A lot has been written about date and time handling in Mendix. There is no separate date or time type. All our storage involving dates and/or time data is done via a Timestamp, aka Date and Time type. This also brings some challenges, as even though you might just want to store one of them, you always have to deal with both. This could be a struggle when you do this during any ordinary year, month or day. February 29th, however, is a whole different beast. Computers calculate precisely as we instruct them, and a leap year is already a difficult concept for humans. You have a recipe for disaster when you add Mendix’s abstraction to the already challenged Java layer. In this edition of Mendix Ignite, I will explain the do’s and don’ts that have helped me prevent significant disasters during the last 3 leap years.
Let us dive into what you want to avoid first.
Directly calculating with leap day when you pass into the next year could have unforeseen consequences. As long as you are okay with that, nothing is wrong, but it is wise to avoid calculating with February 29th.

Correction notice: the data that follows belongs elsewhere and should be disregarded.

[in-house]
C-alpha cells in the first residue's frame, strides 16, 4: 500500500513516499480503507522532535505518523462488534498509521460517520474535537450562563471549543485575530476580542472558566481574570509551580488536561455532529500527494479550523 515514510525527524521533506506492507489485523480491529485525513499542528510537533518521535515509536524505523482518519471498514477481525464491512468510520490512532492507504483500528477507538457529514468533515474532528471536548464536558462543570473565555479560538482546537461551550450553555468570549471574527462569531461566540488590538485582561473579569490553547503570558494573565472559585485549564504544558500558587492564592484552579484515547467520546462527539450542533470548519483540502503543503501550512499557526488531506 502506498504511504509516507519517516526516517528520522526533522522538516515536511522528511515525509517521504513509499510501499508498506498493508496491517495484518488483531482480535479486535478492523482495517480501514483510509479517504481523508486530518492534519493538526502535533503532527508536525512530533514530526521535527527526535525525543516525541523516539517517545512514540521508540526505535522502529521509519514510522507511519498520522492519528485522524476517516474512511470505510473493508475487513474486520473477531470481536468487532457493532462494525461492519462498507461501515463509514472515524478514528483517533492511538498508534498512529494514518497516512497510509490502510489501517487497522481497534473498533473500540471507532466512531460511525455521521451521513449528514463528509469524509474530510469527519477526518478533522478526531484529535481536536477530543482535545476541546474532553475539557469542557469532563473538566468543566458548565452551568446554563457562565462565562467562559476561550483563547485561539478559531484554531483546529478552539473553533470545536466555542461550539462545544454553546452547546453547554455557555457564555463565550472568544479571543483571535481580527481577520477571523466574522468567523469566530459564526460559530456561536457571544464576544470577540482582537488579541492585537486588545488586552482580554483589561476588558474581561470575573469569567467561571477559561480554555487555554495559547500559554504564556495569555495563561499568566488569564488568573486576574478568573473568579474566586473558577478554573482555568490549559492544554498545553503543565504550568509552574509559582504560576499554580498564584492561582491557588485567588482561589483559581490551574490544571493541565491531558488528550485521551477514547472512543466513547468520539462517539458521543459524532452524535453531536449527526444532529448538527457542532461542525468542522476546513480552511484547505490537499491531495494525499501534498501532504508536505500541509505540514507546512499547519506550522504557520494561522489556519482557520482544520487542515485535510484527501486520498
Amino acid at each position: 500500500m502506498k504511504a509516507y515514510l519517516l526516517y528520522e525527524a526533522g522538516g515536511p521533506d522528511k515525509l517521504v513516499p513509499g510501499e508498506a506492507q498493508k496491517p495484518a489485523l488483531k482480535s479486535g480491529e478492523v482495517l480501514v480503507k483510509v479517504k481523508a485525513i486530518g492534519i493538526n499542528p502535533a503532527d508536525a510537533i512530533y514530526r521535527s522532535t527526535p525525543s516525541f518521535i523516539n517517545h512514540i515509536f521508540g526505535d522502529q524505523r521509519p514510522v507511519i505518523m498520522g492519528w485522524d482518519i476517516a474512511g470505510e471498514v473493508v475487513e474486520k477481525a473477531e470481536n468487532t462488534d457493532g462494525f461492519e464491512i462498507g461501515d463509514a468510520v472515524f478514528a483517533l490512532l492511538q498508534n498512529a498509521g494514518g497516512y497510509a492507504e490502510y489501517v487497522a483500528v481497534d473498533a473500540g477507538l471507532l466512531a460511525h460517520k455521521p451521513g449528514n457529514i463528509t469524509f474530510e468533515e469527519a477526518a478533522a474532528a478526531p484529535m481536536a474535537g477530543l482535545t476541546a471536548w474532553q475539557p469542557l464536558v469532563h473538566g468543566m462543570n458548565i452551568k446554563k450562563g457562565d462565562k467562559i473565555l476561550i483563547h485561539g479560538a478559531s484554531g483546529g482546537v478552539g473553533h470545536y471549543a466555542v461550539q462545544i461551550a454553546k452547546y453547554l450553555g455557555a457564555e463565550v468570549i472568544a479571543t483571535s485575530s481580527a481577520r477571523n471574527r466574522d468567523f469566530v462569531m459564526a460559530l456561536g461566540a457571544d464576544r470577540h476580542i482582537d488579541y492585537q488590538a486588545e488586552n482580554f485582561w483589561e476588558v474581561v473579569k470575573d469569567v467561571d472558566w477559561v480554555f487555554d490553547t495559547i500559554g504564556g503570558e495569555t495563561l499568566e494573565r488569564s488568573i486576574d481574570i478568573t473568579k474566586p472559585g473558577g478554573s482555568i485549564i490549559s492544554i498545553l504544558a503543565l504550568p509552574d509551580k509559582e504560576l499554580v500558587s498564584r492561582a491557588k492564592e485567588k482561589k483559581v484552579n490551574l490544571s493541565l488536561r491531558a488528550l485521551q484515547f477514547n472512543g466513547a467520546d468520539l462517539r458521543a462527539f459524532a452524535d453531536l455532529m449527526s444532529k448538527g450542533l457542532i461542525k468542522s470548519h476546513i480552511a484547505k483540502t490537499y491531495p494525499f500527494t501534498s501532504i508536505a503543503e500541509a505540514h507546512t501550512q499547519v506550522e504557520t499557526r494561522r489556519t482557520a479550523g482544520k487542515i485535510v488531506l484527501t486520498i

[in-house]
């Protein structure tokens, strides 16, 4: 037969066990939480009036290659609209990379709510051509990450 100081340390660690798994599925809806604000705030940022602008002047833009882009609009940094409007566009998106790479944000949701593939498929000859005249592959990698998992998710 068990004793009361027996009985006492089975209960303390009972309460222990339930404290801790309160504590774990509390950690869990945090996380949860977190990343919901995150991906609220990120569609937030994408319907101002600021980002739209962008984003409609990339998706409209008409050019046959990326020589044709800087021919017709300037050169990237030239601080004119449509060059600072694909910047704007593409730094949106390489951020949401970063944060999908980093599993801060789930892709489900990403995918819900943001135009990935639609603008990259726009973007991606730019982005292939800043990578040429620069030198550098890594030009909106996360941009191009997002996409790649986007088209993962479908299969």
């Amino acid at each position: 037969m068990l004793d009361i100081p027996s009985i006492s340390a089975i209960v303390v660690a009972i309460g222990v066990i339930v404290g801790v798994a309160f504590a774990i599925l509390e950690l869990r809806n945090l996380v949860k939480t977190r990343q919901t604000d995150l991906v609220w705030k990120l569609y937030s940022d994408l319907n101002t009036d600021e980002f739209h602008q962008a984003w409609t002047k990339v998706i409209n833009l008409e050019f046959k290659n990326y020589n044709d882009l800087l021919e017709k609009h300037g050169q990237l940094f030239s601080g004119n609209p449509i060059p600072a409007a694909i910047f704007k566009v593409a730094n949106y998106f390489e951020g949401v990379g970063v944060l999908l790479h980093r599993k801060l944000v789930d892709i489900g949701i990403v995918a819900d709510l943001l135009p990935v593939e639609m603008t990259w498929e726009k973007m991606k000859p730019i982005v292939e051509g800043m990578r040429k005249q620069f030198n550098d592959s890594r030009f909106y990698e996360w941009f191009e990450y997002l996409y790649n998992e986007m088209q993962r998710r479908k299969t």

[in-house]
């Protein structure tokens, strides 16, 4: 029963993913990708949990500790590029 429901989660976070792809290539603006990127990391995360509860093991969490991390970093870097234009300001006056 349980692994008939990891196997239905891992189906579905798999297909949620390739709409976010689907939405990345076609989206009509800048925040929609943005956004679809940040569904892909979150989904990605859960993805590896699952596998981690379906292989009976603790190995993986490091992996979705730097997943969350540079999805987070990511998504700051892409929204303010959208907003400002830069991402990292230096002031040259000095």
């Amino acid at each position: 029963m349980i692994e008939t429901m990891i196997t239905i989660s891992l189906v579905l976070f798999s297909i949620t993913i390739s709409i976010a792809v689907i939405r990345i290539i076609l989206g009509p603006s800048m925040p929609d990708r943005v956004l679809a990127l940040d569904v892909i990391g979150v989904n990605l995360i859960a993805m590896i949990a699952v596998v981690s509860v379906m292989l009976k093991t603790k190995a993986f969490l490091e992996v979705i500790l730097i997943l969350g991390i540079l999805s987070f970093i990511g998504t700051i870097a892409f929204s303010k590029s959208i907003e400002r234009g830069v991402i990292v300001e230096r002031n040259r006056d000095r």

Using custom Java date calculations.
And now some best practices you do want to apply.
Validate if you are in a leap year by using the following code snippet:
By doing so, you will avoid running into potential issues, or you can trigger some nice defensive code dealing with the issues.
Validate if you are dealing with February 29th with the next code snippet:
This will allow you again to avoid potential issues for the leap day itself. Especially those scenarios described earlier.
To try out some of this for yourself and get you started on leap year/day calculations, I have created a demo project, which you may download by going to the GitHub project page.
Feel free to add your pull requests for additional scenarios and some of your leap-year issues + solutions in the comments.
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